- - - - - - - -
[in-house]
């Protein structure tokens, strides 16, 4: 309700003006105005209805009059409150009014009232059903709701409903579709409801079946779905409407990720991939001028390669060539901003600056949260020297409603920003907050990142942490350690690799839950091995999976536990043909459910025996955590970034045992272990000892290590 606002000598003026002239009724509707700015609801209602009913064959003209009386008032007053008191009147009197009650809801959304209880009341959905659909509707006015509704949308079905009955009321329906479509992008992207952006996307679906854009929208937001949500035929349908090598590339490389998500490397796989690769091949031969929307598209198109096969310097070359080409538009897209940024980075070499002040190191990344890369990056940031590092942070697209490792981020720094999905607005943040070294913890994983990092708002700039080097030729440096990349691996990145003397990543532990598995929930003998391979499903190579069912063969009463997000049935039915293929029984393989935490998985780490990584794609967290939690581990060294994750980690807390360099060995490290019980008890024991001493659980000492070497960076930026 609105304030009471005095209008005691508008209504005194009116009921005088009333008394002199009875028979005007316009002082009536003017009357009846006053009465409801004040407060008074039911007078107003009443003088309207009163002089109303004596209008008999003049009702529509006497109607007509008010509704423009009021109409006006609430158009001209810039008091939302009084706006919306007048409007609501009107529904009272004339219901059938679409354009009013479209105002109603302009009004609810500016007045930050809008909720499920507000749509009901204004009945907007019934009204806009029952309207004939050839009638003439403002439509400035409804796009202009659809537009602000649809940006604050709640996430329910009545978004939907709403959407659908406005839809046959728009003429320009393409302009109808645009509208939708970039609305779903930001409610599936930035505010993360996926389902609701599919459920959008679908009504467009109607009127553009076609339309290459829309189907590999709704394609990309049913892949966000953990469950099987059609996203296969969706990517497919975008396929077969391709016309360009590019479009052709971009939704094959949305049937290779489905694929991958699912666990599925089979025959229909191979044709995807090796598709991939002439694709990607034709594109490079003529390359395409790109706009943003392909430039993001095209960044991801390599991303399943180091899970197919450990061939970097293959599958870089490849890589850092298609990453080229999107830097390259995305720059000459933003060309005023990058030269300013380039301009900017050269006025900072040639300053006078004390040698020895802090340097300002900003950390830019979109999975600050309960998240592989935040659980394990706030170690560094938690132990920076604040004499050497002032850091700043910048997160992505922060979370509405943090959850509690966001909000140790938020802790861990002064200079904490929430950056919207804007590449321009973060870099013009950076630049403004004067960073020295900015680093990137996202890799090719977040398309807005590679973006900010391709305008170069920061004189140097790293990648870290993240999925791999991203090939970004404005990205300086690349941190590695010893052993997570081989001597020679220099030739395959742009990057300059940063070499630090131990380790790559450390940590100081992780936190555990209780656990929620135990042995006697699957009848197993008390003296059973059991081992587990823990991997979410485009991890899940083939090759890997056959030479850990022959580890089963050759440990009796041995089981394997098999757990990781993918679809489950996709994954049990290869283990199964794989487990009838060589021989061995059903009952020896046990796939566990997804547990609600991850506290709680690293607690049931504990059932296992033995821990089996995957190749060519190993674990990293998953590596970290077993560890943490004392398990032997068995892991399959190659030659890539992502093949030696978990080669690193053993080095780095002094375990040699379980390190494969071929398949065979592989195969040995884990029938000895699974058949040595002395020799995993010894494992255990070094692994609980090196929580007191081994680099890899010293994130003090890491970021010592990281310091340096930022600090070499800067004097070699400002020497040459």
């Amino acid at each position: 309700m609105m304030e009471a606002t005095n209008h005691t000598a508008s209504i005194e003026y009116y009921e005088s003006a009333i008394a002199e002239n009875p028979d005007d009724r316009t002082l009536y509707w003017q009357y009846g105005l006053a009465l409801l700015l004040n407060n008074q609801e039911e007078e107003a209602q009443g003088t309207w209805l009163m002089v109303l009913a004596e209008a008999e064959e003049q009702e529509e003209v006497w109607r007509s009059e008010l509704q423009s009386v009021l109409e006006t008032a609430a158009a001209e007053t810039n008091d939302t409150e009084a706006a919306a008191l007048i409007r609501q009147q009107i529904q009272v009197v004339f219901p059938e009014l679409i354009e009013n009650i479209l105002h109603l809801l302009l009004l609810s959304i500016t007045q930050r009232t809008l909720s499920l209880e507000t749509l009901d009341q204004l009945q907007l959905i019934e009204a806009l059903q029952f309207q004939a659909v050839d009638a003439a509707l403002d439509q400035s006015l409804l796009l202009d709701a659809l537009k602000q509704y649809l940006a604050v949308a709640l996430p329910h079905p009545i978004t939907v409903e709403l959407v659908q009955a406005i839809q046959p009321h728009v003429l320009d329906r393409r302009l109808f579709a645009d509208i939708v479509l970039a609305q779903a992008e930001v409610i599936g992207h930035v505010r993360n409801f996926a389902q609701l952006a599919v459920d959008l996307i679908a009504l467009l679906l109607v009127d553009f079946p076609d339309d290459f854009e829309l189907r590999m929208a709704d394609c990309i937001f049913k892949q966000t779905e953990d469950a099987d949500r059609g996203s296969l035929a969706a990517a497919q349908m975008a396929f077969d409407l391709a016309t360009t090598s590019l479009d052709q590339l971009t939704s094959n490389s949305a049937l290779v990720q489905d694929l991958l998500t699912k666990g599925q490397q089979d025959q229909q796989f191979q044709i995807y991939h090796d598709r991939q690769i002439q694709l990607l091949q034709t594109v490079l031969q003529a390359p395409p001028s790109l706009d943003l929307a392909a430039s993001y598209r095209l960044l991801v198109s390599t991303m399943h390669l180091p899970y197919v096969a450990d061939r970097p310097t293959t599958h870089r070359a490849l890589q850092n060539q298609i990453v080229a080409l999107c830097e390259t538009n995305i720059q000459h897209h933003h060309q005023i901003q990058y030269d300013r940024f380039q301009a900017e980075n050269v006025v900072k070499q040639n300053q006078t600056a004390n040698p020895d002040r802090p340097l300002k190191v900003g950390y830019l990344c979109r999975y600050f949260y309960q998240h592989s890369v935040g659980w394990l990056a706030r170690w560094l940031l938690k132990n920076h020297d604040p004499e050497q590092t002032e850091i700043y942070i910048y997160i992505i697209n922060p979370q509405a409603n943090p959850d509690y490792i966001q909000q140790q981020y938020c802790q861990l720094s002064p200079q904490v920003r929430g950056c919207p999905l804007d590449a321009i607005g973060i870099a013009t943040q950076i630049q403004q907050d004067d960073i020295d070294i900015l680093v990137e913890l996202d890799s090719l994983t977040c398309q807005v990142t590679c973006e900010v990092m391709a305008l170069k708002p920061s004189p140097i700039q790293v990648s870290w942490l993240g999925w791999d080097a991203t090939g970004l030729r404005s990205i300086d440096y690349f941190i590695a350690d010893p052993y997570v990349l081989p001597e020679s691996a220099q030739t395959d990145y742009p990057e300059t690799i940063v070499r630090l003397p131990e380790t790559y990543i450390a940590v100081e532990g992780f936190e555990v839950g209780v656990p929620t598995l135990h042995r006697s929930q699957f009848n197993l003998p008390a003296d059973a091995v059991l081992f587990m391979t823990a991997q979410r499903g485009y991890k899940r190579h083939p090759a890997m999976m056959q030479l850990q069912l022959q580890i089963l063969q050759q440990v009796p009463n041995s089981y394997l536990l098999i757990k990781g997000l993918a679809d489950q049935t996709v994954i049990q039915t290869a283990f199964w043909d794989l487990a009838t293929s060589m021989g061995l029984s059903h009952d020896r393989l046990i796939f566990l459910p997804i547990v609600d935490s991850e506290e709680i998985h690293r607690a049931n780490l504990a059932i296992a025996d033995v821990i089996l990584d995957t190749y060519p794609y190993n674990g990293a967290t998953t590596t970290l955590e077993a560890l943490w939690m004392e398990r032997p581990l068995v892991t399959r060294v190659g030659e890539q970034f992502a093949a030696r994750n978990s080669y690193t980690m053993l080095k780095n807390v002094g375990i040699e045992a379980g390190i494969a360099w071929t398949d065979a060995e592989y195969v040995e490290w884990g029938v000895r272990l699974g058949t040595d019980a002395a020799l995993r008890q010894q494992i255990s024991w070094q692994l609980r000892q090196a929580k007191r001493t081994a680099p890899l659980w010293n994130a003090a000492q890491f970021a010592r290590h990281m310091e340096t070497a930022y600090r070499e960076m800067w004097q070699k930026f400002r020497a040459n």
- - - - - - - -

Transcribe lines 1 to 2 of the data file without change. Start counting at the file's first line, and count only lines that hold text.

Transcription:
[in-house]
């Protein structure tokens, strides 16, 4: 309700003006105005209805009059409150009014009232059903709701409903579709409801079946779905409407990720991939001028390669060539901003600056949260020297409603920003907050990142942490350690690799839950091995999976536990043909459910025996955590970034045992272990000892290590 606002000598003026002239009724509707700015609801209602009913064959003209009386008032007053008191009147009197009650809801959304209880009341959905659909509707006015509704949308079905009955009321329906479509992008992207952006996307679906854009929208937001949500035929349908090598590339490389998500490397796989690769091949031969929307598209198109096969310097070359080409538009897209940024980075070499002040190191990344890369990056940031590092942070697209490792981020720094999905607005943040070294913890994983990092708002700039080097030729440096990349691996990145003397990543532990598995929930003998391979499903190579069912063969009463997000049935039915293929029984393989935490998985780490990584794609967290939690581990060294994750980690807390360099060995490290019980008890024991001493659980000492070497960076930026 609105304030009471005095209008005691508008209504005194009116009921005088009333008394002199009875028979005007316009002082009536003017009357009846006053009465409801004040407060008074039911007078107003009443003088309207009163002089109303004596209008008999003049009702529509006497109607007509008010509704423009009021109409006006609430158009001209810039008091939302009084706006919306007048409007609501009107529904009272004339219901059938679409354009009013479209105002109603302009009004609810500016007045930050809008909720499920507000749509009901204004009945907007019934009204806009029952309207004939050839009638003439403002439509400035409804796009202009659809537009602000649809940006604050709640996430329910009545978004939907709403959407659908406005839809046959728009003429320009393409302009109808645009509208939708970039609305779903930001409610599936930035505010993360996926389902609701599919459920959008679908009504467009109607009127553009076609339309290459829309189907590999709704394609990309049913892949966000953990469950099987059609996203296969969706990517497919975008396929077969391709016309360009590019479009052709971009939704094959949305049937290779489905694929991958699912666990599925089979025959229909191979044709995807090796598709991939002439694709990607034709594109490079003529390359395409790109706009943003392909430039993001095209960044991801390599991303399943180091899970197919450990061939970097293959599958870089490849890589850092298609990453080229999107830097390259995305720059000459933003060309005023990058030269300013380039301009900017050269006025900072040639300053006078004390040698020895802090340097300002900003950390830019979109999975600050309960998240592989935040659980394990706030170690560094938690132990920076604040004499050497002032850091700043910048997160992505922060979370509405943090959850509690966001909000140790938020802790861990002064200079904490929430950056919207804007590449321009973060870099013009950076630049403004004067960073020295900015680093990137996202890799090719977040398309807005590679973006900010391709305008170069920061004189140097790293990648870290993240999925791999991203090939970004404005990205300086690349941190590695010893052993997570081989001597020679220099030739395959742009990057300059940063070499630090131990380790790559450390940590100081992780936190555990209780656990929620135990042995006697699957009848197993008390003296059973059991081992587990823990991997979410485009991890899940083939090759890997056959030479850990022959580890089963050759440990009796041995089981394997098999757990990781993918679809489950996709994954049990290869283990199964794989487990009838060589021989061995059903009952020896046990796939566990997804547990609600991850506290709680690293607690049931504990059932296992033995821990089996995957190749060519190993674990990293998953590596970290077993560890943490004392398990032997068995892991399959190659030659890539992502093949030696978990080669690193053993080095780095002094375990040699379980390190494969071929398949065979592989195969040995884990029938000895699974058949040595002395020799995993010894494992255990070094692994609980090196929580007191081994680099890899010293994130003090890491970021010592990281310091340096930022600090070499800067004097070699400002020497040459």